6. Can you make fire on board? What would happen in case of a fire?
  7. How are your plants growing? Is lettuce orange, green or pink? Has it grown really fast?
  8. In what ways are ultraviolet rays favored? space?
  9. Can we measure time any better? If so, how?
  10. What do your researches on plasma consist of? How can they be useful?
  11. How does time spent in space affect bones, muscles and the human body?
  12. Can you catch diseases?
  13. What do you think of when you look at the earth?
  14. How are you going to readapt to life on earth?
  15. What measures will you take in case of a health emergency?
  16. What did you feel like when you went out of the spaceship?
  17. Why do you got out of the spaceship?
  18. What motivated you to become an astronaut?
  19. What would you have done the past 7 years if you hadn’t been an astronaut?
  20. If it’s possible, would you like to go to Mars?


Toelichting bij 3rd Junior High School of Komotini.


The 3rd Junior High School of Komotini is one of the 13 schools of Secondary Education that operate in Komotini, a city in the Region of Eastern Macedonia and Thrace, in the north-east of Greece. Our school is one of the oldest in the Municipality of Rodopi. The current building was constructed in 1992. Its a relatively new building with 16 classrooms, and laboratories for Computer Science, Physics, Chemistry, Biology, Music rooms, multiple-function rooms and a fully-equipped library. There are approximately 350 registered students (age 12-15), and 38 teachers of different fields in our school.

One of the main characteristics of our school is its multi-cultural character. 25% percent of our students come from repatriated Greek families who lived for about a century in countries of the Former Soviet Union (Russia, Georgia, Armenia, Ukraine, etc) and came back to Greece in 1990 after the collapse of the regime in the countries of Eastern Europe. These students speak both the Greek and the Russian language fluently. 16% percent of our students are Muslims. The existence of a Greek Muslim minority in Thrace has been recognized internationally since 1922. Among them, there is a significant number of Pomaks and Roma students.

There are integration classes for students with special educational needs and learning disabilities taught by teachers of Special Education.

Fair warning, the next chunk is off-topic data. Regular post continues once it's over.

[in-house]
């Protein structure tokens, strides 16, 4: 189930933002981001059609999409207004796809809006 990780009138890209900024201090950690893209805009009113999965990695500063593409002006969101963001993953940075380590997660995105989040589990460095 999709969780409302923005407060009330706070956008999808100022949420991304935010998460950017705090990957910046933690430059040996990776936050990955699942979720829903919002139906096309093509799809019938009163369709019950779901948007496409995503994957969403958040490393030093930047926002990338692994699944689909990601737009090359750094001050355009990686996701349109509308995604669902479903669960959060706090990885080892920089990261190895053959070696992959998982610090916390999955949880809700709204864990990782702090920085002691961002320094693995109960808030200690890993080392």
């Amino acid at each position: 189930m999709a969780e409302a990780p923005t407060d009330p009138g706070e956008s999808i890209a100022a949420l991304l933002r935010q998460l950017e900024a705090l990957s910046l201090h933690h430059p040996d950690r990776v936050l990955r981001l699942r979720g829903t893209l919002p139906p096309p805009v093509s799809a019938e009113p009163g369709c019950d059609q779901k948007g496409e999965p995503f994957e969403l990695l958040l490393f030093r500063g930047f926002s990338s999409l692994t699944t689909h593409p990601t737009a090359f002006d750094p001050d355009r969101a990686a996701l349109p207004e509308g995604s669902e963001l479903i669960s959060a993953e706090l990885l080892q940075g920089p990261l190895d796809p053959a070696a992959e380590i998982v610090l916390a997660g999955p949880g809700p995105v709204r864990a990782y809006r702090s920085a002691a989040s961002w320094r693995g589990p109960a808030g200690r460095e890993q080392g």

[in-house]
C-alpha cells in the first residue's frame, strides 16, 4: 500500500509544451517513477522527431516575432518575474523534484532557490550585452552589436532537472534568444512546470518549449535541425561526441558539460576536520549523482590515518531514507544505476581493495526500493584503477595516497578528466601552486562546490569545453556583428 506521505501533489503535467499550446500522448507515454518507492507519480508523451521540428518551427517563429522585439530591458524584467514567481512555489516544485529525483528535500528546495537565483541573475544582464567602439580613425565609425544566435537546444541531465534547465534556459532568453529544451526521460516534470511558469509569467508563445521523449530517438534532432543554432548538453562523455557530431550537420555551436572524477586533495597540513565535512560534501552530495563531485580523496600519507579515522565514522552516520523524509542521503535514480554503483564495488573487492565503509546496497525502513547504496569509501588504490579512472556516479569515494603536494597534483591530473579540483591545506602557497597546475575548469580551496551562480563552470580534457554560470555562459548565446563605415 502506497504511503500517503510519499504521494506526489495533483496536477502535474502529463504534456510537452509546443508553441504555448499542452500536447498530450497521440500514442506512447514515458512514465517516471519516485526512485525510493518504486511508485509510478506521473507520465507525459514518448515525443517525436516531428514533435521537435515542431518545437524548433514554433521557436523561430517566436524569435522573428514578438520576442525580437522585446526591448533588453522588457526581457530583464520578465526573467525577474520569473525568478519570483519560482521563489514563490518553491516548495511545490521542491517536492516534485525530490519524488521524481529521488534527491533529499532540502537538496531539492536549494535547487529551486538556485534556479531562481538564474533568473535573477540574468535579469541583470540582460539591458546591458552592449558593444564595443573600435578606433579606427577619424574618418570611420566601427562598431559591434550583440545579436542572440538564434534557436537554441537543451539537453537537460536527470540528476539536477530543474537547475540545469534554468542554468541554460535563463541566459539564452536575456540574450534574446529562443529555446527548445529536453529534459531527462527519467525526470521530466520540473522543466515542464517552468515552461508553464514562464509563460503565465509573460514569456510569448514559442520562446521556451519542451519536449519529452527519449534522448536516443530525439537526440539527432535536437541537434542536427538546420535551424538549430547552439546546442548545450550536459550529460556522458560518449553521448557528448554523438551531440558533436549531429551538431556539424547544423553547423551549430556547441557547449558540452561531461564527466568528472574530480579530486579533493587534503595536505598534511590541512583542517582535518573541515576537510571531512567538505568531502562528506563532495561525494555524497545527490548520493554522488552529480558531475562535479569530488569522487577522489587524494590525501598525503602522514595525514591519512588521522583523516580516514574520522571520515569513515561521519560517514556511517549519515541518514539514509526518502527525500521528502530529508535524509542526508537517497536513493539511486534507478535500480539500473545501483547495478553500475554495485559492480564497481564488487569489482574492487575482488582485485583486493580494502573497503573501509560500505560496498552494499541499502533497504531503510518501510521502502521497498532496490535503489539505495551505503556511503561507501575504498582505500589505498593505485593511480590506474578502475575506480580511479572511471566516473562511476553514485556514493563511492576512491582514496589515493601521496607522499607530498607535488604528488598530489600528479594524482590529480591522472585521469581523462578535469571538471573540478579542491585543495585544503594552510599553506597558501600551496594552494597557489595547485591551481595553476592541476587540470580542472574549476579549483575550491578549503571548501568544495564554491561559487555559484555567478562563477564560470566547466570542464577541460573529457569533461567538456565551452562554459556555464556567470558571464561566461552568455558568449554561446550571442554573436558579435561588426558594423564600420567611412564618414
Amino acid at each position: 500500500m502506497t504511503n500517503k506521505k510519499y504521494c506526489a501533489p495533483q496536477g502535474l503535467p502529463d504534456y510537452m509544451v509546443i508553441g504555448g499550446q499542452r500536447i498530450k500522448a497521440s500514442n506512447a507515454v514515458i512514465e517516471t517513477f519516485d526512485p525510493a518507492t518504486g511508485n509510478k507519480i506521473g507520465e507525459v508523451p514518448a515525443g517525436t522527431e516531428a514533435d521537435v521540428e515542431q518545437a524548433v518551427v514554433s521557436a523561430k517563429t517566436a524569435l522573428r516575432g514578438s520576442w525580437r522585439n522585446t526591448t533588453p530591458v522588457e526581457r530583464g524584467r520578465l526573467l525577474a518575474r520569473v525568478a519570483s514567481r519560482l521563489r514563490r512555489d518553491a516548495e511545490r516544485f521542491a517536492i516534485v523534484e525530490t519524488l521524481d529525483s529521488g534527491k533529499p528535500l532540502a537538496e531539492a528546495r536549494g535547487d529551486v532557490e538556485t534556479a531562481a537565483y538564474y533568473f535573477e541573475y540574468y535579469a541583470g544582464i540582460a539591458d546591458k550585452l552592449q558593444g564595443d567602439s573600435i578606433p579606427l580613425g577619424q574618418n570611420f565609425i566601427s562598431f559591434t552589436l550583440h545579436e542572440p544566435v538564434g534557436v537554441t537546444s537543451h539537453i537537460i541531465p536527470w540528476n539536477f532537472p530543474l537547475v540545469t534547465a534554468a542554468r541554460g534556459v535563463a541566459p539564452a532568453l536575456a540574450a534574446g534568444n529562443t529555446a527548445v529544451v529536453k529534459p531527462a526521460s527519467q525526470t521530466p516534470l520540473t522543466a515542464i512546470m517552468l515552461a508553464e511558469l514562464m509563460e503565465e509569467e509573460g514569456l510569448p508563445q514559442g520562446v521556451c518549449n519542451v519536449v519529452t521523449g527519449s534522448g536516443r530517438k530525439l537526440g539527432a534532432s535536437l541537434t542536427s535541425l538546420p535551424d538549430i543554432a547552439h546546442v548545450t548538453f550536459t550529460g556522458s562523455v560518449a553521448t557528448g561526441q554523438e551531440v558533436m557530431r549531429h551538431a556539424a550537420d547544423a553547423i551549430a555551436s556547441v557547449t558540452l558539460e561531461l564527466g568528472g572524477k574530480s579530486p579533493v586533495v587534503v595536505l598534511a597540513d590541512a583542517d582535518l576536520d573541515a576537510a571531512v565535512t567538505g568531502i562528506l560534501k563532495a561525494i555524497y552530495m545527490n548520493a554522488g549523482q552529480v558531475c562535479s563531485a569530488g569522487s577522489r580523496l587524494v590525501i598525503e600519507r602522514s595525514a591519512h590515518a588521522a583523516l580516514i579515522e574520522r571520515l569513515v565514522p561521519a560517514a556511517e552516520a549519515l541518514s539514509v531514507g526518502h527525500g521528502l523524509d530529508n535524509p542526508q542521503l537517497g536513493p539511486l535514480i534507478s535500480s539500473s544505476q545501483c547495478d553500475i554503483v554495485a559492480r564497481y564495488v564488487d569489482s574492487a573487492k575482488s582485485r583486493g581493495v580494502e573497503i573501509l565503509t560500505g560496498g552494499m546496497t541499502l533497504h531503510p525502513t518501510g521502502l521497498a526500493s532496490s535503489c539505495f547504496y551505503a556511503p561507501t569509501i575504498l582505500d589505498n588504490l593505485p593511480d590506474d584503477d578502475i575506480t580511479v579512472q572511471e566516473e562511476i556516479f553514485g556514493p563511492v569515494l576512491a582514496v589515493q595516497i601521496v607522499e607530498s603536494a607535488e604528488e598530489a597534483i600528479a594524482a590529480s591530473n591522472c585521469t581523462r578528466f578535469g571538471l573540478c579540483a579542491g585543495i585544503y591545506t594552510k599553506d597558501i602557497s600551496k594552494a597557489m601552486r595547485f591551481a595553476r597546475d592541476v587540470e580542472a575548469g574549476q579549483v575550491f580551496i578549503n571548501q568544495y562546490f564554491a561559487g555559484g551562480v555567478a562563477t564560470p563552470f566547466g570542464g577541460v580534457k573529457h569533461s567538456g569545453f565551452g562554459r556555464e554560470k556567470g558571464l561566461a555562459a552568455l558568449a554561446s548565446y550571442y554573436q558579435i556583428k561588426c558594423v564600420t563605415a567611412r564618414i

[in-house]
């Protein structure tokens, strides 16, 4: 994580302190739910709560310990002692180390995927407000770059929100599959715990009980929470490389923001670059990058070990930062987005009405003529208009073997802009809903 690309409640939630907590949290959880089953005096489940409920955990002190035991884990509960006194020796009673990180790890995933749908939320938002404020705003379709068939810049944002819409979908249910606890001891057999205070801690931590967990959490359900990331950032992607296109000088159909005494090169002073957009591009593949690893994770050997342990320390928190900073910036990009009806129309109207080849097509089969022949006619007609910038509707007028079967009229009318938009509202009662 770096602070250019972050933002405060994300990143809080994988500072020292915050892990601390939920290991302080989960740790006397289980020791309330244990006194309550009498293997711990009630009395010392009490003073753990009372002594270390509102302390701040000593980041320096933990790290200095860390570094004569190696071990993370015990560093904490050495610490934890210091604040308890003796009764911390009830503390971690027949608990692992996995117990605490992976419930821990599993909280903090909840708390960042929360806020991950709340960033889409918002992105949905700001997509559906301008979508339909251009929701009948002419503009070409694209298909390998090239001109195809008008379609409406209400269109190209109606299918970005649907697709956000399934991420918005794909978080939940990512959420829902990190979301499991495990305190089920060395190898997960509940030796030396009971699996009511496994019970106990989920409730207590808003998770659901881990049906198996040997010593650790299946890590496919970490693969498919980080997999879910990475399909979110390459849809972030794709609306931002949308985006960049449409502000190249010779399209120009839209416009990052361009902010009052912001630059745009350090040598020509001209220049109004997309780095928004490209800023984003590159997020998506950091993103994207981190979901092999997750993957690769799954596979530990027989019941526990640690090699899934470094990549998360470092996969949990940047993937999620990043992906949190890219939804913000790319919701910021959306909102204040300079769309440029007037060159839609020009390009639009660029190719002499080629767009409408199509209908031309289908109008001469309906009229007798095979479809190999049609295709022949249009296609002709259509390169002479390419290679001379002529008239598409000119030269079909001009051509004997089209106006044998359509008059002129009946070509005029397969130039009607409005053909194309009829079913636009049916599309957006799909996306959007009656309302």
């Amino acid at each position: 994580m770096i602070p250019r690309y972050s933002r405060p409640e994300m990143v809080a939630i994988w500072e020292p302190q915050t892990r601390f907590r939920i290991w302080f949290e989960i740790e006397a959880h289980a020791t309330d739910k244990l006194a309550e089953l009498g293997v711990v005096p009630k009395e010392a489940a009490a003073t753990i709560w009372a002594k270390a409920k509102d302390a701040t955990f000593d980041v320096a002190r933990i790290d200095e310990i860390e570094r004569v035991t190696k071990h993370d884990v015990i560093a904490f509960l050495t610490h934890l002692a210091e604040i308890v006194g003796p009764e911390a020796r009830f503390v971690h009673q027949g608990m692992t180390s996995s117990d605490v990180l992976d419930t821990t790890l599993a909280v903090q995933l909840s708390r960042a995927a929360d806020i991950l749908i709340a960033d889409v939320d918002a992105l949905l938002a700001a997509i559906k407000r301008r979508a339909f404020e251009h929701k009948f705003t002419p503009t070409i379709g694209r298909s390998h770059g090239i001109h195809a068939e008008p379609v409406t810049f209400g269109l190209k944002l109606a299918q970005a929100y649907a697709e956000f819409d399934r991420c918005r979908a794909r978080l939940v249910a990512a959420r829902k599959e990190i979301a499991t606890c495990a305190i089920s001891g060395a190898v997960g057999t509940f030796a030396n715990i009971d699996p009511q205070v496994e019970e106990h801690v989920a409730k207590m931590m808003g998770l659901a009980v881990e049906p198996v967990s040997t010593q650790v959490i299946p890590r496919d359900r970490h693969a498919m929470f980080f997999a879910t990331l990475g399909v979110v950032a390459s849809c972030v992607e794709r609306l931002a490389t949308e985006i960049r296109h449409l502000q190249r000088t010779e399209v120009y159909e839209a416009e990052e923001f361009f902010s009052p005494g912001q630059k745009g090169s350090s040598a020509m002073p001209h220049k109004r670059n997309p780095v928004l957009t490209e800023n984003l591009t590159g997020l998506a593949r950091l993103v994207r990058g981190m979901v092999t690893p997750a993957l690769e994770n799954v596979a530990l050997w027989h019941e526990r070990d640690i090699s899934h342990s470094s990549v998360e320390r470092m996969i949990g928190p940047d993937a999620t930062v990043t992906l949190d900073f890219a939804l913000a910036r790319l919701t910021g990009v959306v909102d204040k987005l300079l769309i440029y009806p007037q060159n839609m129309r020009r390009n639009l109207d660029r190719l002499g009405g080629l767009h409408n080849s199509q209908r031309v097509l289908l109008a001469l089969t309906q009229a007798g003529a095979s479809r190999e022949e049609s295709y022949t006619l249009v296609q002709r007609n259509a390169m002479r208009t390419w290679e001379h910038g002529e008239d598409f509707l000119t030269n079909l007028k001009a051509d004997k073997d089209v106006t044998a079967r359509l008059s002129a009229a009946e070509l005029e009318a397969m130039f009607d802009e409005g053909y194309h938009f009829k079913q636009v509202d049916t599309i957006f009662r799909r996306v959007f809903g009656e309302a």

Additionally, every year many national educational programmes, such as Environmental Education, Health Education, Consumer Education and many Cultural programmes (music, dance, theatre, art, radio, astronomy) are implemented. Our school also has a very active cycling club. Students go on various educational trips every year, visiting other parts of Greece and expanding their learning skills and abilities.


Students First Name, Age & Question:

  1. Nikos (14): What is the most challenging problem of living in space?
  2. Elena (14): Can you see the moon closer from Earth, is it different?
  3. Kostantinos (15): How do you stabilize the food on the table?
  4. Setsil (15): How often do you do extravehicular activity?
  5. Georgia (15): Is it very difficult to become an astronaut?
  6. Kiriaki (15): Do you have sufficient oxygen in ISS?
  7. Magda (15): If you had just one wish to become true for your job what would it be?
  8. John (15): If a member of the crew is injured can you give him first aid?
  9. Gabriela (15): When you come back to earth, is it easy for you to walk?
  10. Erifili (15): Which is the difference between day and night in Earth and in Moon?
  11. Andreas (15): What is the main target of your expedition?
  12. Fotis (15): Can you see meteor showers from space?
  13. Chistina (14): Have you ever seen a comet from space?
  14. Maria (15): How long did the preparation for this expedition last?
  15. Alexandros (15): How many hours do you work, do you have shifts?
  16. Paris (15): What is the most extreme procedure of your expedition?
  17. Maria-Despoina (15): What is your favorite food in space?
  18. Dimitris (14): How old were you when you decided to become an astronaut and what was the motive of your decision?